Photos 11 and 12.- Fragments of the Alinda city-wall, erected in the time of King Mausolus.
Brief and concise are the mentions about Alinda collected in the classic sources after the episode of Queen Ada. It seems that the city was renamed, shortly after these events, Alexandria ad Latmos (the mount on which it is located was called Latmos in antiquity) in recognition of the figure of the great Macedonian conqueror. By this time the city was still a carian city, not too hellenized. Over time its carian traits were fading away, becoming a full hellenized city.
Photo 13.- View (seen from outside) of the very well-preserved vaulted gallery (parados) that gave access to the interior of the Alinda theater. 2nd century BC.
During the 3rd century BC Alinda grows considerably. Its membership in the Chrysaorian League indicates that we are speaking about a city of some importance. In the middle of the 3rd century BC Alinda is under seleucid domain. It is a stronghold of considerable strategic value, whose defense is entrusted to a contingent of regular seleucid troops. The first monetary issuances coined in Alinda date from this historical moment, although its attribution to this city is doubtful, being valued also the possibility that they were minted in nearby Mylasa (now Milas). It is an issue of typical seleucid drachms, with bust of the monarch Antiochus II Teos on obverse and Apollo sitting over omphalus, holding an bow, on reverse. Its reduced volume of minting points to the fact that it was a government-type issuance destined to the payment of the garrisons; therefore it should not be supposed a especially outstanding economic dynamism in the region. In figure 1 we can see a beautiful examplar of this type auctioned by CNG on January 6th, 2015.
Figure 1.- Drachm coined in Alinda or Mylasa on behalf the seleucid monarch Antiochus II Teos (261-246 BC).
The 2nd century BC is also a period of moderate splendor for an Alinda that has already regained its original name. Although it does not mint silver coin, it does coin bronze, a sign that commerce is developing in the city and its area of influence. At the end of the century Alinda can be proud of having erected monumental buildings such as a temple of Apollo (where a statue of Aphrodite carved by the famous sculptor Praxiteles was guarded), a theater and a large market. It is clear that it was a reasonably prosperous city, without excesses.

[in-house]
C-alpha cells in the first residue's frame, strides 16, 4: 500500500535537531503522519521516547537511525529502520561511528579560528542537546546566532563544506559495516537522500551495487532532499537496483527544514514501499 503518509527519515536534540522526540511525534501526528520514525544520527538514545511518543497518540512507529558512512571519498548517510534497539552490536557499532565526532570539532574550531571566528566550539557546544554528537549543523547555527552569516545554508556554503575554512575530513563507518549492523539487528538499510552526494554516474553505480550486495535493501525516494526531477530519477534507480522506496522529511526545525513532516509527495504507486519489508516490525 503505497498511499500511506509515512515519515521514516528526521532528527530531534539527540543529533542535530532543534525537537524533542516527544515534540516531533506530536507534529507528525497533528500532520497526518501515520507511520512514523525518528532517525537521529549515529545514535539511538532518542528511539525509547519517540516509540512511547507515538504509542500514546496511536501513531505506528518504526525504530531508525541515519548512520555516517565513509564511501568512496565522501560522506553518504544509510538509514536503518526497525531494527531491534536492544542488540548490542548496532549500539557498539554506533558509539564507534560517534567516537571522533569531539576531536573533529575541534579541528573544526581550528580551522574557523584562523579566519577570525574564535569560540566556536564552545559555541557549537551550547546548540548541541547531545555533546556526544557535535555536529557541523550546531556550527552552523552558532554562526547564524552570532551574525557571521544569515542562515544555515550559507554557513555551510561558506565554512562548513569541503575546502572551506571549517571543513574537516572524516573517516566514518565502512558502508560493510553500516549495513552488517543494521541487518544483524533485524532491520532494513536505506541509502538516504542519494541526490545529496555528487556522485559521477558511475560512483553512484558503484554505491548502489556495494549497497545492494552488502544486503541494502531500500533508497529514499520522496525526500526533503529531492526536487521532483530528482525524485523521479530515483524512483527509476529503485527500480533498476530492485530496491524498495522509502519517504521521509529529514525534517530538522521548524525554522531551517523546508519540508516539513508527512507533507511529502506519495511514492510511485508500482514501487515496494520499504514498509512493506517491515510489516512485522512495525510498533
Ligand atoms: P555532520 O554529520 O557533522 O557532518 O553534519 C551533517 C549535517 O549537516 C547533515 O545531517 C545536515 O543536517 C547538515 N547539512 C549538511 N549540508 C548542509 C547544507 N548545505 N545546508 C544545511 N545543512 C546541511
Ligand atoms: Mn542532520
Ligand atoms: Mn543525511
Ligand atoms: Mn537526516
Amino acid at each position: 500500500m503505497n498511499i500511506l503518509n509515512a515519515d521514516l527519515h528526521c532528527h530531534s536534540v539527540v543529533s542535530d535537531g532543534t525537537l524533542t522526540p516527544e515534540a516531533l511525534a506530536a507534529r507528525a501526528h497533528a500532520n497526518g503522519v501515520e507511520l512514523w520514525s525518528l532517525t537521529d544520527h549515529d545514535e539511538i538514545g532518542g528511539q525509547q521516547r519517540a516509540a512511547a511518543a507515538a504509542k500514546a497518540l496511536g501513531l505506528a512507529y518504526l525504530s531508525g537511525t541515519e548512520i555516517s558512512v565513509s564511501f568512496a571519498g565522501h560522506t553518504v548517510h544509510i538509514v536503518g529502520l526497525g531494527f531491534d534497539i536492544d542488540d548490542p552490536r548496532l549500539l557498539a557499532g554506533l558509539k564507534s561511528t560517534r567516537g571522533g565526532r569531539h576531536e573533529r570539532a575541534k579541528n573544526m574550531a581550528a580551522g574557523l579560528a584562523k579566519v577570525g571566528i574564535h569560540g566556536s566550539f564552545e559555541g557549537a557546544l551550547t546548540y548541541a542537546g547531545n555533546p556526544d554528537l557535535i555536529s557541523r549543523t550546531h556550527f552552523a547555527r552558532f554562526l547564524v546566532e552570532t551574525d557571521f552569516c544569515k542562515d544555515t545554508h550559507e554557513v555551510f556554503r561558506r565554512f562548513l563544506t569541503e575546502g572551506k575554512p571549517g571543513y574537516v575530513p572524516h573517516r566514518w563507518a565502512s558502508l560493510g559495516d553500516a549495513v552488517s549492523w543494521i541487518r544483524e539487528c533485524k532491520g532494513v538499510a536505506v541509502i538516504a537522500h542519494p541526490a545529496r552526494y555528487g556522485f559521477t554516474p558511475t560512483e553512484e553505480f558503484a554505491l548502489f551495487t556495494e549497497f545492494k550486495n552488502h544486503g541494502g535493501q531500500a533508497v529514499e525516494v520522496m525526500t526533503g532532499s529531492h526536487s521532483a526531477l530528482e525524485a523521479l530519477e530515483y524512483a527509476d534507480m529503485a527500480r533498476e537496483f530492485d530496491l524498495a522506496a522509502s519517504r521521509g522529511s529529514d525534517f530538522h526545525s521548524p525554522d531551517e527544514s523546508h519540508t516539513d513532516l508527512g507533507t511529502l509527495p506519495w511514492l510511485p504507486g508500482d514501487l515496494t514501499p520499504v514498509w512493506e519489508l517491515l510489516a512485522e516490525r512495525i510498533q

Figure 2.- AE19 coined in Alinda between 145 and 130 BC. Juvenile male head to right (suspiciously similar to the seleucid king Demetrius II) on obverse, lightning and laurea on reverse.
Nothing is known about the long Roman stage of Alinda beyond certain evidence of reparatation in some buildings and a handful of monetary types, the great majority coined during the reign of Septimius Severus. They are almost always large specimens, more commemorative than functional in appearance. Considering that the nearby Alabanda also coined most of its provincial emissions during the severian period, it is possible to hypothesize some kind of benefit granted by Septimius Severus to the cities of northern Caria, which was celebrated minting several series of great size coins expressly dedicated to the imperial family. In figure 3 we can contemplate two large bronzes of this type. The one on the left is a huge AE39, dated in the period 208-211, on whose obverse Septimius Severus and Caracalla appear, in military dress, looking at each other; On the reverse, also very significant, appear Hercules and Septimius Severus, standing, shaking hands, with a lighted altar between them. The coin on the right is an AE36 coined in the biennium 202-203 in commemoration of the wedding between Caracalla and Plautilla, whose busts are shown on the obverse looking at each other. A beautiful representation of Apollo, with plectrum and lyre, occupies the reverse of this interesting monetary type.
Figure 3.- Large bronze coins minted in Alinda during the reign of Septimius Severus.
The Byzantine period of Alinda also remains plunged into darkness. It is known that the city did not disappear and that it still had to preserve a certain entity since it was chosen episcopal seat, suffragan of the metropolitan of Stauropolis (Aphrodisias). In fact the names of three of their bishops are known: Promachius (year 451), John (451) and Theodoret (536). It is possible that Alinda never completely depopulated, having survived to this day in the current Karpuzlu although translated to the lower slopes of Mount Latmos and the immediate plain.
Photos 14 and 15.- Two wiews of the ancient cavea (grandstands) of the theater.